By BEN BRANTLEY
Published: February 7, 2013
PHOTO CREDIT: SARA KRULWICH
Ethan Hawke has been dying a lot in recent months. Having taken on the depressive, suicidal title character of Chekhov’s “Ivanov” late last year, he is now portraying another existentially challenged, terminal case in “Clive,” Jonathan Marc Sherman’s latter-day variation on Brecht’s “Baal.” While there are big differences — it is now Brecht instead of Chekhov, after all — the road to the grave, as mapped by Mr. Hawke, feels much the same: fretful, feverish and, ultimately, fatiguing.
Mr. Hawke deserves props for being a movie star who regularly ventures onto terrain where Broadway angels fear to tread. “Ivanov” and “Clive” are both early works from challenging dramatists that are notoriously difficult to get right. While Mr. Hawke’s characters are the unconditional centers of their plays, they are also anything but easy to love.
What’s more, he does not take the star’s prerogative of dominating the proceedings.“Ivanov,” staged by Austin Pendleton for the Classic Stage Company, and “Clive,” which opened on Thursday night at the Acorn Theater in a New Group production, are very much ensemble efforts. So I regret to say that neither show has been all that well served by its leading man or for that matter by its director, who in the case of “Clive” happens to be Mr. Hawke.
A decade or so ago Mr. Hawke, now 42, a writer as well as an actor, would have seemed a natural to play Baal. Written by Brecht in 1918, when he was only 20 and filled with contempt for the German theater of his day, “Baal” is an angry young man’s play about an angry, unwashed young artist of charismatic talent and equally magnetic destructiveness. He’s a grubby, convention-smashing outlaw poet (or poète maudit) in the great Gallic tradition of François Villon and Arthur Rimbaud.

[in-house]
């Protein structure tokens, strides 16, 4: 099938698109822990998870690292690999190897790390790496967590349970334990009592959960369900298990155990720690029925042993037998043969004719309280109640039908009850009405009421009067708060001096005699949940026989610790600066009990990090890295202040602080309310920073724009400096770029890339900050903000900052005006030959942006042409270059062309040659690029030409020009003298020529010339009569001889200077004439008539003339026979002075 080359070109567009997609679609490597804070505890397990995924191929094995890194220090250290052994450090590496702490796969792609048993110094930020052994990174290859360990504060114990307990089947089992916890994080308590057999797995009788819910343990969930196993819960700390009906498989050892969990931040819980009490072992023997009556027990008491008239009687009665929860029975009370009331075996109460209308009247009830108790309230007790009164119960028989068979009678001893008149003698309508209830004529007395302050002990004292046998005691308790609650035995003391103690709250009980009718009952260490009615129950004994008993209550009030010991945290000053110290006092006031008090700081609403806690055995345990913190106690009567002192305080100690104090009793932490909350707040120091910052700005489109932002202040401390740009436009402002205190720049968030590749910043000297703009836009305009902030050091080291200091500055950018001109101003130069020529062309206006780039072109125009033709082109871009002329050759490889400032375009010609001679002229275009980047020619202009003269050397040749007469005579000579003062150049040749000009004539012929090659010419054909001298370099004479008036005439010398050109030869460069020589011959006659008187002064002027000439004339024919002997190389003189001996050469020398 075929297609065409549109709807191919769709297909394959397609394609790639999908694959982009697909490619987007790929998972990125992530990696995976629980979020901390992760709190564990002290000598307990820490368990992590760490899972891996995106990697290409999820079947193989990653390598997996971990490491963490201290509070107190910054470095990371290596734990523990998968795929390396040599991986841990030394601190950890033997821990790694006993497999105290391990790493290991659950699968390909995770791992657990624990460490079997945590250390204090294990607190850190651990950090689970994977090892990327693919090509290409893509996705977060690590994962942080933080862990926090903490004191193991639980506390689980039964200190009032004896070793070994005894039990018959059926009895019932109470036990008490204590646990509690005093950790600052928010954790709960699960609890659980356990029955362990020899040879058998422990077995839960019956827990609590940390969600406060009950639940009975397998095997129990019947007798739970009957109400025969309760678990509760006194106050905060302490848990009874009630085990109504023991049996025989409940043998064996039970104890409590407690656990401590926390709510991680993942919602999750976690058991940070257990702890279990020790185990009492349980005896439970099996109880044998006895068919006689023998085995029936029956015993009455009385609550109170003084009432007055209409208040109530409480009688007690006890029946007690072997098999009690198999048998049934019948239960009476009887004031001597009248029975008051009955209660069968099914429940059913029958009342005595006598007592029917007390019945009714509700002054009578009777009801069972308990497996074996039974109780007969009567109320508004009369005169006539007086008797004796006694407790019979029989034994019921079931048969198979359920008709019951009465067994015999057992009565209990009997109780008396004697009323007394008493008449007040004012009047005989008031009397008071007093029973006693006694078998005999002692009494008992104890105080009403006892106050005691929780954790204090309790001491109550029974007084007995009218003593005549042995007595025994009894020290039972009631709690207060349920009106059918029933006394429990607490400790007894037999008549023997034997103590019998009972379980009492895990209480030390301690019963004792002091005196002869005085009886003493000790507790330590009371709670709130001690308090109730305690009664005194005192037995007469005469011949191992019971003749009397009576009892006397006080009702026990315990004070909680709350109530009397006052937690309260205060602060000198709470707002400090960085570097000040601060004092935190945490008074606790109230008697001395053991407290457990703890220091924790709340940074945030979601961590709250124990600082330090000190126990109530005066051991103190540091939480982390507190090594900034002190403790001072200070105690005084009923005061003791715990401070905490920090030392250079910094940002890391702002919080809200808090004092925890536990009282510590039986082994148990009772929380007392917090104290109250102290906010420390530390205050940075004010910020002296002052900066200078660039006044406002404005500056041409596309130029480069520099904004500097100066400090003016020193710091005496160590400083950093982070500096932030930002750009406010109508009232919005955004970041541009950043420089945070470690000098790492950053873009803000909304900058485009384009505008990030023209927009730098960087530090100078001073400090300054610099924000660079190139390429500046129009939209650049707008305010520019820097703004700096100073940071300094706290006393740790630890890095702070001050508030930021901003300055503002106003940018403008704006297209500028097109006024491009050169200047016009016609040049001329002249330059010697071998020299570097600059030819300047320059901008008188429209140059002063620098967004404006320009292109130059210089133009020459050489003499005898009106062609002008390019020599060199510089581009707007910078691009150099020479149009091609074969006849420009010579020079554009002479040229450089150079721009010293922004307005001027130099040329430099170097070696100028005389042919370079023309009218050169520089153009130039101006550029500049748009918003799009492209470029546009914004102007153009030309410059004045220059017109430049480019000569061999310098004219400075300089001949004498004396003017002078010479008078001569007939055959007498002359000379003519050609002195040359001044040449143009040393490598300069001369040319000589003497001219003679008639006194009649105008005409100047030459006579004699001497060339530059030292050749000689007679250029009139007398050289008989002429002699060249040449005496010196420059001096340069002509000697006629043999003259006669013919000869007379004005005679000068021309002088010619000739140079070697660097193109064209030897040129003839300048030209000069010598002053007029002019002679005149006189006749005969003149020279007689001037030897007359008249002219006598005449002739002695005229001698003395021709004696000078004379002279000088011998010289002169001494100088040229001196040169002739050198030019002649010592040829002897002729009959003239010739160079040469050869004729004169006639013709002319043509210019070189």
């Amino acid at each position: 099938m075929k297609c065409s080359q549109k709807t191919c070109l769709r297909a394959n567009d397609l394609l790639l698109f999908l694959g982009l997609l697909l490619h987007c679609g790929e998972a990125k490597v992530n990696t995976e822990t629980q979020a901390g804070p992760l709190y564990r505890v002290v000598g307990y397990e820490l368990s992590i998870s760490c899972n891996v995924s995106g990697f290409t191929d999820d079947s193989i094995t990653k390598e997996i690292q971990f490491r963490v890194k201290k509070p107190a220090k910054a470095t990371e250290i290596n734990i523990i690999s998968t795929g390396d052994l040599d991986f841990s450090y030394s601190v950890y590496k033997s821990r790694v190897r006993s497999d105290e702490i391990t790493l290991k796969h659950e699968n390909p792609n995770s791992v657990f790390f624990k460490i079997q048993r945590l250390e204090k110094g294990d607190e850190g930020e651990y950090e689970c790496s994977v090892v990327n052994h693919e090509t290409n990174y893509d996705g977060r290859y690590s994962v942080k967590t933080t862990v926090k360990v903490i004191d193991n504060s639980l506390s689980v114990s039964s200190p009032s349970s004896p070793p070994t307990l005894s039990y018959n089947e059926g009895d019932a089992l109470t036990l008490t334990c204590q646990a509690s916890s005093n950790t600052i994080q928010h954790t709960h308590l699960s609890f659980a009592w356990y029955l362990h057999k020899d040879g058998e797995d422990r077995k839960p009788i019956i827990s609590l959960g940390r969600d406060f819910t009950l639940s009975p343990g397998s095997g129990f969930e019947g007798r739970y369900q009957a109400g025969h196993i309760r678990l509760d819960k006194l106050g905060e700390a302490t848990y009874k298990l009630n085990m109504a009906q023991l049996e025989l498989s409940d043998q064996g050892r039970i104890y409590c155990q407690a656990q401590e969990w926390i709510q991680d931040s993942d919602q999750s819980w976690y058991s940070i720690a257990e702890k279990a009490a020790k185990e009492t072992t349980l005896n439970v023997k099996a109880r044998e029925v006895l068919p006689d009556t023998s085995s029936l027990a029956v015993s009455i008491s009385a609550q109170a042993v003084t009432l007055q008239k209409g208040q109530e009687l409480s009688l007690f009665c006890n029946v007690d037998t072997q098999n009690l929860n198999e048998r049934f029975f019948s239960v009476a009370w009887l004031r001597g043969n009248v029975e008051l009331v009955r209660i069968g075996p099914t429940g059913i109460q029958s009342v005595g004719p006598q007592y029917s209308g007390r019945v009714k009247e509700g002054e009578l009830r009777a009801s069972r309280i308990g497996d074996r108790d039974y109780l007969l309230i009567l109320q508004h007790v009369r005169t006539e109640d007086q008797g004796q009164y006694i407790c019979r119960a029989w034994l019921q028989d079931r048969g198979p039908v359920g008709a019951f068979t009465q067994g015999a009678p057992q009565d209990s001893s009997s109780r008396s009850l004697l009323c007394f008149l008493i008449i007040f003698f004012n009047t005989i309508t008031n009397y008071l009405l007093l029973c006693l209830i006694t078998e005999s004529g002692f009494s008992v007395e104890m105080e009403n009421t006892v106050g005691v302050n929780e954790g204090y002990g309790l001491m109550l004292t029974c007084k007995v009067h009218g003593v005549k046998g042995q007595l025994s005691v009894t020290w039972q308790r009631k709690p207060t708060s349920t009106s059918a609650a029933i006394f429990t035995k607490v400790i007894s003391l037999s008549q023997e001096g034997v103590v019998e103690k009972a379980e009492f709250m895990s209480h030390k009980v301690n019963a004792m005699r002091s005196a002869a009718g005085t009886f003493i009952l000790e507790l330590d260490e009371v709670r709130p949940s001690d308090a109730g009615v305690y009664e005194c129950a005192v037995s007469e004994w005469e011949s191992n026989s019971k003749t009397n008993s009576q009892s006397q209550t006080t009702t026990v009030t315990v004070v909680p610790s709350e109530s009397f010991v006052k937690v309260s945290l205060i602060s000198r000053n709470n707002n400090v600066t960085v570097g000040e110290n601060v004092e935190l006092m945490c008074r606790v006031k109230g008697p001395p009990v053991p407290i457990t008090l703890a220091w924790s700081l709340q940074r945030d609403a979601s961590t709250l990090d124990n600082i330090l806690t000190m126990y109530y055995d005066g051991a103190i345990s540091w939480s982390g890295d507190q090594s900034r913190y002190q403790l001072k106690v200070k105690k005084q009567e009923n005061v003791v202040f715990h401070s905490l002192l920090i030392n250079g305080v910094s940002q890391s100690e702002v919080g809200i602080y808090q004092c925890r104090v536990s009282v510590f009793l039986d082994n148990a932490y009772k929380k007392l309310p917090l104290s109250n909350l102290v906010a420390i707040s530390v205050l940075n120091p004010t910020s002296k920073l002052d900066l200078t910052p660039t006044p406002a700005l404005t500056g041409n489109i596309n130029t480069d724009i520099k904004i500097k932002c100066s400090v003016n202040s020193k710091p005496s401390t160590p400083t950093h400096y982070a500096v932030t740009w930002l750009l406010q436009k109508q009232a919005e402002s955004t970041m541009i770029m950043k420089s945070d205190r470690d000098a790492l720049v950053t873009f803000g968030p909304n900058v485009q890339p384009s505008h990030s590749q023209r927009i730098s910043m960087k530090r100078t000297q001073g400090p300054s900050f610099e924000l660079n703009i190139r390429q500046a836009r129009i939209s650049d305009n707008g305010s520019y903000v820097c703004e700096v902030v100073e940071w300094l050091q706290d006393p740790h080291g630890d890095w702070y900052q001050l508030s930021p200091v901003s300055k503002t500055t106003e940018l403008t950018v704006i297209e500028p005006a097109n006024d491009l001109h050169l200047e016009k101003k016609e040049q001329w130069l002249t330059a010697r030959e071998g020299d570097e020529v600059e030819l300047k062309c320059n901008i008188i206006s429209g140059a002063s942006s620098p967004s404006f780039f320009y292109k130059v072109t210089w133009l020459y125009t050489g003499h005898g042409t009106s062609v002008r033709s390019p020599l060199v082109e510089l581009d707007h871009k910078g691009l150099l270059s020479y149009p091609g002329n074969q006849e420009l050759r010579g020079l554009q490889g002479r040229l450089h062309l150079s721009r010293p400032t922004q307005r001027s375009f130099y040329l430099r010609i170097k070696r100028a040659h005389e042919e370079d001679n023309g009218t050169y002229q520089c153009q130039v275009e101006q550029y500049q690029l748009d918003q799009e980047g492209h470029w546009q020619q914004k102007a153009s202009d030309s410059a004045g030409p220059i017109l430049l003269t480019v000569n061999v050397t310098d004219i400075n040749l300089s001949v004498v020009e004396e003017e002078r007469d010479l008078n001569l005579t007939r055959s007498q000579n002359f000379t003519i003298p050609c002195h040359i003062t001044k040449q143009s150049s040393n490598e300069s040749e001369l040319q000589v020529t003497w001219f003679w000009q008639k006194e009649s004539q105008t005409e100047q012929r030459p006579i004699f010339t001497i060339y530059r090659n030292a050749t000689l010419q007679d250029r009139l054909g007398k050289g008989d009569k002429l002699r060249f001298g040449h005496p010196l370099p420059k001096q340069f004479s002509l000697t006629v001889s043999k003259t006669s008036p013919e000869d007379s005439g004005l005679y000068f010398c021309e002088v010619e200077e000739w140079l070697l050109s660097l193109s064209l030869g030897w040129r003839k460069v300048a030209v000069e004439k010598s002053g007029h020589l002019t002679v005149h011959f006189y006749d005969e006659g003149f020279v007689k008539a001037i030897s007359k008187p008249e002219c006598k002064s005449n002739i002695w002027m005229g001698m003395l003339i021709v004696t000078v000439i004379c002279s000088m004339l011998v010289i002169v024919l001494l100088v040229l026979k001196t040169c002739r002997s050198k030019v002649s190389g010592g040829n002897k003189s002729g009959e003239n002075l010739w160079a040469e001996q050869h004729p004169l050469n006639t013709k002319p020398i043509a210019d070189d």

Structured in fatalistic fragments that bring to mind Büchner’s “Woyzeck,” “Baal” courses with the sap of early manhood, when pleasure is an end in itself, and life seems both beautiful and damned. Though its portrait of a polymorphously perverse antihero (who would happily have sex with a tree) is unlikely to shock audiences today as it did in the 1920s, “Baal” still has the potential to electrify.
The current that flows through “Clive” is oddly sluggish, though, and it only rarely gives off sparks. Set in the 1990s by Mr. Sherman (“Sophistry,” “Things We Want”), Brecht’s tale of a degenerate society assumes the air of a wearily confirmed prophecy acted out in a world where everyone has by now been there, done that. And as embodied by Mr. Hawke with spiked iridescent gray hair and an expression of eternal tiredness, Clive (as Baal has been rechristened) comes across less as a satanic catalyst than just another rotten apple on a dying tree.
Mr. Sherman — who is also part of the acting ensemble, along with Vincent D’Onofrio and Zoe Kazan — has stuck close to the form and content of Brecht’s text. Of course the locale is now Giuliani’s New York instead of Augsburg, Germany, around 1911, which involves certain changes of detail. Mood-altering powders are now ingested as well as high-proof brandy; a lumberjack’s camp has been transformed into a shooting gallery; and Clive is a promising singer who performs in downtown dives instead of the oral poet of the docks that Baal was.